pip install pillow pillow-heif --upgrade

We’re going to do the same thumbnailing as we did before, but now with HEIF.

from pillow_heif import register_heif_opener
from PIL import Image


image ="heif_test.heif")
image.thumbnail((512, 512))"heif_thumb.heif", quality=70)

pillow-heif does have the advantage of also having a register_avif_opener as well to work with both HEIF and AVIF in a single package. However with my testing its AVIF encoder had lower quality results than pillow-avif-plugin.

What Quality to Use

The vague setting of quality leaves something to be desired, so lets look at what that translate to in terms of visual quality vs file size for each encoding time.

These are all being compared against the source PNG file of the model shown above using the SSIM_PIL package.

AVIF SSIM vs File Size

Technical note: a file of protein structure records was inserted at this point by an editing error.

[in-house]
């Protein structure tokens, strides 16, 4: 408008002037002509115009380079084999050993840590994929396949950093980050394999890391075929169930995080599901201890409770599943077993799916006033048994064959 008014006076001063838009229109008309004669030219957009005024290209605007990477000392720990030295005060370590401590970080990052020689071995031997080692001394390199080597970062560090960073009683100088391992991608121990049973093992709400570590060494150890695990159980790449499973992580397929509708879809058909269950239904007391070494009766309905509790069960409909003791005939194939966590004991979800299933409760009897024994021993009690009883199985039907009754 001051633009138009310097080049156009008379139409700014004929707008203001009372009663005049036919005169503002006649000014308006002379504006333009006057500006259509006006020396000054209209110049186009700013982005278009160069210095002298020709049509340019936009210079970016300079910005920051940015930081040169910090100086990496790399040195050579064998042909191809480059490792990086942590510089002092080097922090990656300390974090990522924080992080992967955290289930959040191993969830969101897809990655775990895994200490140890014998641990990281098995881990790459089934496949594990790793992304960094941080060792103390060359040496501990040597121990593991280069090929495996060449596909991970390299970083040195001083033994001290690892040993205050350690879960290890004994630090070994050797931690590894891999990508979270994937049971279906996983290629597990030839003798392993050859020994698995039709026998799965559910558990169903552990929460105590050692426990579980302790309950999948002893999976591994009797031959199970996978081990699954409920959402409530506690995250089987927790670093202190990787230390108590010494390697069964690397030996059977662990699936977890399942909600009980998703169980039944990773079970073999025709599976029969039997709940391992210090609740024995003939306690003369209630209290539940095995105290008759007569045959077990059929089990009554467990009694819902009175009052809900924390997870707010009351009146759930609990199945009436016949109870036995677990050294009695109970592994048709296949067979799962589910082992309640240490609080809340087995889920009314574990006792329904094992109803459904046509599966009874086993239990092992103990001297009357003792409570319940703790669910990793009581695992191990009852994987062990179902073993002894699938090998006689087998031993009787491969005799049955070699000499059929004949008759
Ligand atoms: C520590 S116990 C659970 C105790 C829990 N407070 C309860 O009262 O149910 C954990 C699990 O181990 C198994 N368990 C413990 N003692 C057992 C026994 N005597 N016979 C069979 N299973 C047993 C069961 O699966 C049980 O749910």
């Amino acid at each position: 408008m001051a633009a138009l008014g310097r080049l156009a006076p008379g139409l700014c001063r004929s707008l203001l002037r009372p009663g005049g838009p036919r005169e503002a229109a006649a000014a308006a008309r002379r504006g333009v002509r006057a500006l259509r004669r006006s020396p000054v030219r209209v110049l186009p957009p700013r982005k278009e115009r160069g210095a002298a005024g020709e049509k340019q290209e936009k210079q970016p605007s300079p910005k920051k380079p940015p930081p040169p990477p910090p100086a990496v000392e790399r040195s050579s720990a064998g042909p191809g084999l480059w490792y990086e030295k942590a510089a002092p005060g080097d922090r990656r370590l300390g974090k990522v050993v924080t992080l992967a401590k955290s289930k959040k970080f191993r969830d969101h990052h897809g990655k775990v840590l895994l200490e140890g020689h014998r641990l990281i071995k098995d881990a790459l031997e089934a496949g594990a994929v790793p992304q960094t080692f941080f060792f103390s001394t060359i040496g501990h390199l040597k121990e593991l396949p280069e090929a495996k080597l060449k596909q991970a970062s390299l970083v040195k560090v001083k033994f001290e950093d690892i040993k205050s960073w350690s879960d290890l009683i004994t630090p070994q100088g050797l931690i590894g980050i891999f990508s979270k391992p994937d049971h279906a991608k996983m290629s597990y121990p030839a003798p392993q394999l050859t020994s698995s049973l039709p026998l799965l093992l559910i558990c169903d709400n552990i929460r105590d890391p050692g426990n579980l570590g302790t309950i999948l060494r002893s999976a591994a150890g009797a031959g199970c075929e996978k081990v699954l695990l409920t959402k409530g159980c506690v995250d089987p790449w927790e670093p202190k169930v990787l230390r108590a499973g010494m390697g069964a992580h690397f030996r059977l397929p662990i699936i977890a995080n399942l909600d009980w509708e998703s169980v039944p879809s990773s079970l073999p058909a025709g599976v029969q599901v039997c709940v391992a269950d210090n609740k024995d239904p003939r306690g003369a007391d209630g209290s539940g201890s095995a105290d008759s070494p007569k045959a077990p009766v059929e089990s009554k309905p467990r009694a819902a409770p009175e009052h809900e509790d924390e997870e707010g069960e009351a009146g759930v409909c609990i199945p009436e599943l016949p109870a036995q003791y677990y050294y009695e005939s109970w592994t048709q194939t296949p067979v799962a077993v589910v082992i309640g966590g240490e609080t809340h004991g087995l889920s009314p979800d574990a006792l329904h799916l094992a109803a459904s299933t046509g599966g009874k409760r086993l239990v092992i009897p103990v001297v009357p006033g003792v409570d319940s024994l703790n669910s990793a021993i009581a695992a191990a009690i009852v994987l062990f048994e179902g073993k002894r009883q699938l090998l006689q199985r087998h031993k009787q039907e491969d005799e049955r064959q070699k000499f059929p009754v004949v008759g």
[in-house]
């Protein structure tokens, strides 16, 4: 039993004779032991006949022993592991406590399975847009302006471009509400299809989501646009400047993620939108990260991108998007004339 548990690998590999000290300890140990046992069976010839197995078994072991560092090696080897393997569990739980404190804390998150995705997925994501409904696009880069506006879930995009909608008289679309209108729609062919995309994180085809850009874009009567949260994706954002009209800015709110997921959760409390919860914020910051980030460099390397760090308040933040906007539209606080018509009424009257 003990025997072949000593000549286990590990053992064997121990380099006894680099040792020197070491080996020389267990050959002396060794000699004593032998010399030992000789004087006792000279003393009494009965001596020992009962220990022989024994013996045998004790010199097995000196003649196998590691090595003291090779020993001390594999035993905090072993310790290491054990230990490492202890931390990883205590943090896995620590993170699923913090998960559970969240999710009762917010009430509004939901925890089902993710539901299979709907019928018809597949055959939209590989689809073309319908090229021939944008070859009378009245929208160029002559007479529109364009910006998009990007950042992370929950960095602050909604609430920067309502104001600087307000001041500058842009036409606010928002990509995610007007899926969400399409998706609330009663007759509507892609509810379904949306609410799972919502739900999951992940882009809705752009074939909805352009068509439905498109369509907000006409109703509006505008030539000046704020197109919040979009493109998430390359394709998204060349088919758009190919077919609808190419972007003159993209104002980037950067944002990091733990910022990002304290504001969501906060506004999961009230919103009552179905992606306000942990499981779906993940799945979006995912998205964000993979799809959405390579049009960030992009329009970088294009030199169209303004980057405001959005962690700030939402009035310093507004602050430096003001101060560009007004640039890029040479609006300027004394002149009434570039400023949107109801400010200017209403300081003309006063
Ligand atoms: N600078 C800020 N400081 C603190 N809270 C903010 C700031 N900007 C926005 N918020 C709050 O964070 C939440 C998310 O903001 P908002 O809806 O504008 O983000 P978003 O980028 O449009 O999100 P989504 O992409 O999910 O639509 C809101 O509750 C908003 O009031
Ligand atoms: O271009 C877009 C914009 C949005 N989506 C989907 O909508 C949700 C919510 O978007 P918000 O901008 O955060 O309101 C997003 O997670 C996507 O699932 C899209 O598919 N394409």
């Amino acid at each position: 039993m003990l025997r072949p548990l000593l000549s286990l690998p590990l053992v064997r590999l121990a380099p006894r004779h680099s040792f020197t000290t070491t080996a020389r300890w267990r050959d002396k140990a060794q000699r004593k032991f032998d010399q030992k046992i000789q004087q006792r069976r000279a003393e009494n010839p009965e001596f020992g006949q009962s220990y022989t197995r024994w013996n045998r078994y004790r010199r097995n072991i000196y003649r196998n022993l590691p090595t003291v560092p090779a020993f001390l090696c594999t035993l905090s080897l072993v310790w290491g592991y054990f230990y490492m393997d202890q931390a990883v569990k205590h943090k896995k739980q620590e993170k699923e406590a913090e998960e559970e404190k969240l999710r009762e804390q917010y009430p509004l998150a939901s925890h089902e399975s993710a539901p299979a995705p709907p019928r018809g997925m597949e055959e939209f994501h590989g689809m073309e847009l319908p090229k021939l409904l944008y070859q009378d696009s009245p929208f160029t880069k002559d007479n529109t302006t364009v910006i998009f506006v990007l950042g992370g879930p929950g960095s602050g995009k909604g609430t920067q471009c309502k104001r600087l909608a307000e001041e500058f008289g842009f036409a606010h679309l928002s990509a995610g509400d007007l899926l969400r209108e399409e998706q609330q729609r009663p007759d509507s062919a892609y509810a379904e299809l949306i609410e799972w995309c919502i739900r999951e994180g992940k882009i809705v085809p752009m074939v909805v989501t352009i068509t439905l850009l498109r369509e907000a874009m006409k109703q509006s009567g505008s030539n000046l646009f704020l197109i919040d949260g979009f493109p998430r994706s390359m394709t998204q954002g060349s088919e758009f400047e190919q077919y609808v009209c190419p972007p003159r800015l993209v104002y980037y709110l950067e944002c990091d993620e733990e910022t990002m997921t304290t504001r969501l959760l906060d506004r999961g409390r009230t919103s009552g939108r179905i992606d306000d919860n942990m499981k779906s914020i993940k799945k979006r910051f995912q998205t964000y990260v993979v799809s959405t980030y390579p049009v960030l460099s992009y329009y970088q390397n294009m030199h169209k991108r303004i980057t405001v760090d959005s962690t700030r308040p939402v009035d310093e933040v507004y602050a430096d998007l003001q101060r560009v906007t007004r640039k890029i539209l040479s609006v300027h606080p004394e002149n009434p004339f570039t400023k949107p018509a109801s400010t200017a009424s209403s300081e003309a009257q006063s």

AVIF SSIM vs File Size (KB)

The pillow-avif-plugin package has a very clean and linear image quality for AVIF compression, with a jump in file size at the highest quality settings. There seem to be a few levels that are best to use for different goals.

  • Quality 100 – Amazing compressed quality (0.997 SSIM), highest SSIM score between AVIF, HEIF and JPEG
  • Quality 93 – Very high quality (0.988 SSIM), half the file size of quality 99 and 100
  • Quality 81 – High quality (0.970 SSIM), third of the size of the 93

Anything 80 and below is pretty linear.

HEIF SSIM vs File Size

HEIF SSIM vs Fize Size

In pillow-heif HEIF compression seems really poorly set up sadly. It stays topped out for a long time, and uses a large file size. It’s best only between around 0-30 quality setting.

Its high end is a very large file (larger than AVIF largest) and lower quality than AVIF’s highest.

Side by Side Comparison

Let’s put them all on the same chart and add JPEG as well.

Combined SSIM vs File Size

We can see that AVIF takes the cake for quality vs size for anything over Quality 30. It’s much smaller file size than JPEG when paired at the same SSIM quality across the board. Even at the high end it’s higher quality and lower file size than HEIF.